Jonah Goldberg‘s latest National Review Online column examines the reasons for U.S. Chief Justice John Roberts’ decision to side with the Supreme Court’s liberal bloc to uphold the federal health care reform law.
To reach this decision, Roberts had to embrace a position denied by the White House, Congress, and vast swaths of the legal punditocracy: that the mandate is a tax for the purposes of constitutional consideration but not a tax according to the Anti-Injunction Act (which bars lawsuits against taxes until after they’re levied). Roberts’s effort, wrote Justice Antonin Scalia in dissent, “carries verbal wizardry too far, deep into the forbidden land of the sophists.” …
… Of course, there are substantive arguments in favor of Roberts’s reasoning. But as far as I can tell, no one is confident, never mind certain, that Roberts actually believes his own position. And among supporters of Obamacare, from the White House on down, no one cares whether he does.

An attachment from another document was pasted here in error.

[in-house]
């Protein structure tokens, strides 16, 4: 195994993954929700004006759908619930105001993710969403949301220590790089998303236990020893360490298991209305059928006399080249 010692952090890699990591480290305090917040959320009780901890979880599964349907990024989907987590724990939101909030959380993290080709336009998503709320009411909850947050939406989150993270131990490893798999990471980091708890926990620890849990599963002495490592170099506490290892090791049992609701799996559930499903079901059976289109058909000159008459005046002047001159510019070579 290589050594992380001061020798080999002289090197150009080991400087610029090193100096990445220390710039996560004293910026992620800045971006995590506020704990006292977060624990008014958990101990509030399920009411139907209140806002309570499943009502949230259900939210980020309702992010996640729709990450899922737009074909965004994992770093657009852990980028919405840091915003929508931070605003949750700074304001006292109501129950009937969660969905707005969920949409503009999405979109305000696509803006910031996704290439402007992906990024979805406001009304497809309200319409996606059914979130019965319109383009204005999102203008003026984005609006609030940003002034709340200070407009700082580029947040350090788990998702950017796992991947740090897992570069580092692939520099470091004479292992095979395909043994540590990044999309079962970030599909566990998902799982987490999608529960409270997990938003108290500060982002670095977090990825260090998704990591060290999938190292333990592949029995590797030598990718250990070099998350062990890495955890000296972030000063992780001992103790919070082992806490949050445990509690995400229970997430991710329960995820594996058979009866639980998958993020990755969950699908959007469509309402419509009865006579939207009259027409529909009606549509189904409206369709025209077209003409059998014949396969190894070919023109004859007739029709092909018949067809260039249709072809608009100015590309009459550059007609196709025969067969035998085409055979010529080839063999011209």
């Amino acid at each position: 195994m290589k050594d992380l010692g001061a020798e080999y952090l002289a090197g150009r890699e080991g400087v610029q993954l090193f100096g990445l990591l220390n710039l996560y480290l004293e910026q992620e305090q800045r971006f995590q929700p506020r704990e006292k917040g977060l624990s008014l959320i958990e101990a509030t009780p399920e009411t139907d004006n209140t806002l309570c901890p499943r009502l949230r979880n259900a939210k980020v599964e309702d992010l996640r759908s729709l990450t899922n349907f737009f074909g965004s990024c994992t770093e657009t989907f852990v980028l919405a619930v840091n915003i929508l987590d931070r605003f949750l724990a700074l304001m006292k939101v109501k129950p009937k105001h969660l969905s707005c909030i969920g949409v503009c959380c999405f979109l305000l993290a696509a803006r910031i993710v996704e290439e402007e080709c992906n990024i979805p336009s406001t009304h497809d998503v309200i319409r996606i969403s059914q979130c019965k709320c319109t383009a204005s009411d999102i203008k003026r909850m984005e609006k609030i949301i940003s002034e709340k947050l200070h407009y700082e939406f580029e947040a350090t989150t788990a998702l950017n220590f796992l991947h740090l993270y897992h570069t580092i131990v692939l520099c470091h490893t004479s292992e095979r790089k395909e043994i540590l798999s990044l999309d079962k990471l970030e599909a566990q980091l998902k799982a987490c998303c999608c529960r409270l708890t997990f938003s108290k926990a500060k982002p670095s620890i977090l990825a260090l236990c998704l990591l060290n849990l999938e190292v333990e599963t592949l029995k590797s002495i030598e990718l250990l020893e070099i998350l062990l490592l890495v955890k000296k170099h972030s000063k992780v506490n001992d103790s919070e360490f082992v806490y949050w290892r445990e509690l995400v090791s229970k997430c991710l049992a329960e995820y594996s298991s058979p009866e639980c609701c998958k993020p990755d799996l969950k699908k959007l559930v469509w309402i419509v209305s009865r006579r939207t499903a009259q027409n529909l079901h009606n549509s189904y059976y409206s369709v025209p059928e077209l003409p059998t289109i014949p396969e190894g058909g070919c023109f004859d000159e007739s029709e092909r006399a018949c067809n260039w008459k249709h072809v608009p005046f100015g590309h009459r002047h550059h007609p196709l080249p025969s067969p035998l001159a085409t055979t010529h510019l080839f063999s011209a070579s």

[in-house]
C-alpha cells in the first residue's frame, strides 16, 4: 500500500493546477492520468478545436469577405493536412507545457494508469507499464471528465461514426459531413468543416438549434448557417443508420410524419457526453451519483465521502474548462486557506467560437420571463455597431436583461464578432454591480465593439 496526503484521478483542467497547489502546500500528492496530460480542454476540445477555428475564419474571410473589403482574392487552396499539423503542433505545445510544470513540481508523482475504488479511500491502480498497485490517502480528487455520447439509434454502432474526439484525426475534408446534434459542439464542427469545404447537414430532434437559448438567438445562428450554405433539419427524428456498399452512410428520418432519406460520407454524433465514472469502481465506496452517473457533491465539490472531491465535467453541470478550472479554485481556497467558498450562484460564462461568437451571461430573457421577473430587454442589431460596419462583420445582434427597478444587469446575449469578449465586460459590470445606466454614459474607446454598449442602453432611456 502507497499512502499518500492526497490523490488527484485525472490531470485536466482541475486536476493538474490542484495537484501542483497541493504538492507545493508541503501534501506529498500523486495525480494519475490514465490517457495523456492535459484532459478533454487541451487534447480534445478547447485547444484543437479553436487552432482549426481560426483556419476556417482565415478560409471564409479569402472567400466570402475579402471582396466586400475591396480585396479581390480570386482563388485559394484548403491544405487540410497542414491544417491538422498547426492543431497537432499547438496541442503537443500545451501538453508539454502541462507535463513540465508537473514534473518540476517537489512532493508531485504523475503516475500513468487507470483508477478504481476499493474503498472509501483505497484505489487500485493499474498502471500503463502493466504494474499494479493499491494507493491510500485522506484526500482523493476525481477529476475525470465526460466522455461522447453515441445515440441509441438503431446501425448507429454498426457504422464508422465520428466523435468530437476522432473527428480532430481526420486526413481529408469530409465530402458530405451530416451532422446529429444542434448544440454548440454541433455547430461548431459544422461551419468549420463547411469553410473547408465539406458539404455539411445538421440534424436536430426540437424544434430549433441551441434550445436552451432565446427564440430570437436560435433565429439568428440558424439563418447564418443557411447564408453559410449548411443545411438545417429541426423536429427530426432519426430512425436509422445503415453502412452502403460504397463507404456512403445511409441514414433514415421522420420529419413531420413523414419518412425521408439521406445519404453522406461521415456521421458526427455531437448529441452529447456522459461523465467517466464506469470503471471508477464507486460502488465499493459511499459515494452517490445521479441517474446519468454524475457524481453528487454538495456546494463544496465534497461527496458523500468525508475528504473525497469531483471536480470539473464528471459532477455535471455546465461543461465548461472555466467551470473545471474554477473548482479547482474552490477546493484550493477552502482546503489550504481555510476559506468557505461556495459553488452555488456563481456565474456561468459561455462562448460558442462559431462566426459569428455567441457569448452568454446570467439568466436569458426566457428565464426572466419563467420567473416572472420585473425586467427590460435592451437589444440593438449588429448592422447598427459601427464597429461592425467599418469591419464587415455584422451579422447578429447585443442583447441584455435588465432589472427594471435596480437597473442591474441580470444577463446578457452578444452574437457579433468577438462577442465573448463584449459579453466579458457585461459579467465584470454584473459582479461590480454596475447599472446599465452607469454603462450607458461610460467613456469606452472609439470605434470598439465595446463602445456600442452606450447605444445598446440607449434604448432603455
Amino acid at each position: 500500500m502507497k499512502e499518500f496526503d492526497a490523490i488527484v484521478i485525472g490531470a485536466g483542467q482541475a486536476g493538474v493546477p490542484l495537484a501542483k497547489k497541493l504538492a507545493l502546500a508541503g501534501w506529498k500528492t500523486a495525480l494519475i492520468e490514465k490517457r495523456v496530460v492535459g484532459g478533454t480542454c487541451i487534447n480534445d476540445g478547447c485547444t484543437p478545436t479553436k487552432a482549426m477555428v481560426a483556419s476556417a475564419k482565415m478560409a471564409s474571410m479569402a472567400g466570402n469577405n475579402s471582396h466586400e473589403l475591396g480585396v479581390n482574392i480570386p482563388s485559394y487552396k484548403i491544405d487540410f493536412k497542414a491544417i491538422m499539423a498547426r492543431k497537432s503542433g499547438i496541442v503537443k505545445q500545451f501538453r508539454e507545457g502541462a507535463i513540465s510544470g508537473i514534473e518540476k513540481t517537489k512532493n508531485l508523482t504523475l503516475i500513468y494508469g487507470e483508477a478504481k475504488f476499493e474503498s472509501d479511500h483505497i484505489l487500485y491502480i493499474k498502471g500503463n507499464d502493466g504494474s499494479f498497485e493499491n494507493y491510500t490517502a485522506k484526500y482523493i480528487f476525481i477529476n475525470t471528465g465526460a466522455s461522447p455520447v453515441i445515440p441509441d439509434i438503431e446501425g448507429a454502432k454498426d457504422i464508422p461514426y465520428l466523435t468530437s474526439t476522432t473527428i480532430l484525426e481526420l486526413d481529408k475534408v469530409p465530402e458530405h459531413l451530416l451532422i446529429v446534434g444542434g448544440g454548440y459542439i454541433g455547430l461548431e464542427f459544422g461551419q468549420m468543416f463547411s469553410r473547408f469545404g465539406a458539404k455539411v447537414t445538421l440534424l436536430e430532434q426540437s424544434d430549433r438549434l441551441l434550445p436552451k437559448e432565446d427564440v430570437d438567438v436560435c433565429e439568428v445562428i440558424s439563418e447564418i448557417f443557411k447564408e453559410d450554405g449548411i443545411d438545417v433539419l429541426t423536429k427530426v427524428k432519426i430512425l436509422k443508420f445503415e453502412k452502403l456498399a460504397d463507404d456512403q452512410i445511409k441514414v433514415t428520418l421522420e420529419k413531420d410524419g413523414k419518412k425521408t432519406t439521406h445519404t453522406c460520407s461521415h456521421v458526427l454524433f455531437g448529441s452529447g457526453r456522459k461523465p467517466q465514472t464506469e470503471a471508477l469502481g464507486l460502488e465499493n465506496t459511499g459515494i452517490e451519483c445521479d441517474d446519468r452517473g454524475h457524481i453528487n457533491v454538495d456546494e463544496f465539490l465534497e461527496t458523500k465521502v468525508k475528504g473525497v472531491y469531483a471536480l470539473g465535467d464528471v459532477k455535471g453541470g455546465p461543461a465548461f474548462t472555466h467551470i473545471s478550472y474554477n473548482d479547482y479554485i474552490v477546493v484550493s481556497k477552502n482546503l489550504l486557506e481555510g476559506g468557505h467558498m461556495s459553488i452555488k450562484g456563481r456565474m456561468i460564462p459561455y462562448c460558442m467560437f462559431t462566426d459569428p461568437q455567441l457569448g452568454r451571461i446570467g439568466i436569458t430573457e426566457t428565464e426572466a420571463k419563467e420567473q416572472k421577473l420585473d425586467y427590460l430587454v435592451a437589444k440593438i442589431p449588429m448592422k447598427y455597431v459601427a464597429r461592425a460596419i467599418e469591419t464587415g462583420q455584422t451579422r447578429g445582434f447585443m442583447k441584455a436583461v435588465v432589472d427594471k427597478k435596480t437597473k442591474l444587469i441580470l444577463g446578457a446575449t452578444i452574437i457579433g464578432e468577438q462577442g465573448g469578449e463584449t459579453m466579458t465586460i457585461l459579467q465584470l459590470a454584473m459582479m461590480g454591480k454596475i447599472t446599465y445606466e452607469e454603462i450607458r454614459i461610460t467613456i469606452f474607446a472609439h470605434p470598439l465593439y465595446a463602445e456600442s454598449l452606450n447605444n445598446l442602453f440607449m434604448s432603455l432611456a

President Obama — self-praised constitutional scholar — mocked those who called the fees and penalties under Obamacare a tax. Now he celebrates a decision that mocks him back. Democratic National Committee executive director (and former White House aide) Patrick Gaspard seemed to summarize the depth of concern on his side of the aisle when he responded to the ruling on Twitter: “it’s constitutional. B—-es.”
More sober-eyed liberal legal experts took similar positions. Roberts’s opinion was “statesmanlike,” they claimed, and, more bizarrely, “apolitical.” Some, such as constitutional scholar Jeffrey Rosen, speaking on National Public Radio, even celebrated Roberts’s brilliance at finding a way to save the reputation of the court by deploying what Thomas Jefferson called “twistifications.”
Indeed, before and after the ruling, much of the journalistic and legal establishment argued that a 5–4 ruling to overturn Obamacare would be “political” because the majority would be comprised entirely of Republican appointees. But a 5–4 ruling to uphold Obamacare would be apolitical because, well, it just would be.